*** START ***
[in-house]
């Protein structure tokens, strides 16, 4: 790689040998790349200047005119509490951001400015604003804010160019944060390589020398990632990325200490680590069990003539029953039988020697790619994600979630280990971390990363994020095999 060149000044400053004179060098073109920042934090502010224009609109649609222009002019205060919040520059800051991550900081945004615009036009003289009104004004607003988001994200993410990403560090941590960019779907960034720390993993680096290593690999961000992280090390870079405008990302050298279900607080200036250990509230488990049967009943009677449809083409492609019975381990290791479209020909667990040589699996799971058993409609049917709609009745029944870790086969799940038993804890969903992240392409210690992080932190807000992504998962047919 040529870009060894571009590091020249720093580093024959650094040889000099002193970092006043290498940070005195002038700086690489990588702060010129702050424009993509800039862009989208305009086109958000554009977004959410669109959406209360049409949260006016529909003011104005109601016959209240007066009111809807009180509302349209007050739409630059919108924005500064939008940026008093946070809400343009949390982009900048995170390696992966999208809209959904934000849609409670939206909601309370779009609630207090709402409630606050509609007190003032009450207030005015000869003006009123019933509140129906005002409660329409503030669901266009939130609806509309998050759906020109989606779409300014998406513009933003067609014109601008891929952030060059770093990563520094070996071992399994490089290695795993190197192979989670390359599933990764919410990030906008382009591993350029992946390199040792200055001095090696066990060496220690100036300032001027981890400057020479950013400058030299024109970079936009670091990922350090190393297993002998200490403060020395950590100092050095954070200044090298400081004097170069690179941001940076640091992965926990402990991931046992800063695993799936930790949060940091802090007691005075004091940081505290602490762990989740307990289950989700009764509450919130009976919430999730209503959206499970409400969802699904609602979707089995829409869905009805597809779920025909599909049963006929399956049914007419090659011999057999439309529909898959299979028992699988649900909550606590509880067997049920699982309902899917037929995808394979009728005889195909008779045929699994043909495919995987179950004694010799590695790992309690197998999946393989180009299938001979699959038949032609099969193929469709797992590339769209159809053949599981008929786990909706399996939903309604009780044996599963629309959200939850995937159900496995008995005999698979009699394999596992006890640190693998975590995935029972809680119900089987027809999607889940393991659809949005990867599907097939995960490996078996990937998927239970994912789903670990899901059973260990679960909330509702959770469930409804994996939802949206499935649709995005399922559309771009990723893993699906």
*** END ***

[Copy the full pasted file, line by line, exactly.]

[in-house]
């Protein structure tokens, strides 16, 4: 790689040998790349200047005119509490951001400015604003804010160019944060390589020398990632990325200490680590069990003539029953039988020697790619994600979630280990971390990363994020095999 060149000044400053004179060098073109920042934090502010224009609109649609222009002019205060919040520059800051991550900081945004615009036009003289009104004004607003988001994200993410990403560090941590960019779907960034720390993993680096290593690999961000992280090390870079405008990302050298279900607080200036250990509230488990049967009943009677449809083409492609019975381990290791479209020909667990040589699996799971058993409609049917709609009745029944870790086969799940038993804890969903992240392409210690992080932190807000992504998962047919 040529870009060894571009590091020249720093580093024959650094040889000099002193970092006043290498940070005195002038700086690489990588702060010129702050424009993509800039862009989208305009086109958000554009977004959410669109959406209360049409949260006016529909003011104005109601016959209240007066009111809807009180509302349209007050739409630059919108924005500064939008940026008093946070809400343009949390982009900048995170390696992966999208809209959904934000849609409670939206909601309370779009609630207090709402409630606050509609007190003032009450207030005015000869003006009123019933509140129906005002409660329409503030669901266009939130609806509309998050759906020109989606779409300014998406513009933003067609014109601008891929952030060059770093990563520094070996071992399994490089290695795993190197192979989670390359599933990764919410990030906008382009591993350029992946390199040792200055001095090696066990060496220690100036300032001027981890400057020479950013400058030299024109970079936009670091990922350090190393297993002998200490403060020395950590100092050095954070200044090298400081004097170069690179941001940076640091992965926990402990991931046992800063695993799936930790949060940091802090007691005075004091940081505290602490762990989740307990289950989700009764509450919130009976919430999730209503959206499970409400969802699904609602979707089995829409869905009805597809779920025909599909049963006929399956049914007419090659011999057999439309529909898959299979028992699988649900909550606590509880067997049920699982309902899917037929995808394979009728005889195909008779045929699994043909495919995987179950004694010799590695790992309690197998999946393989180009299938001979699959038949032609099969193929469709797992590339769209159809053949599981008929786990909706399996939903309604009780044996599963629309959200939850995937159900496995008995005999698979009699394999596992006890640190693998975590995935029972809680119900089987027809999607889940393991659809949005990867599907097939995960490996078996990937998927239970994912789903670990899901059973260990679960909330509702959770469930409804994996939802949206499935649709995005399922559309771009990723893993699906």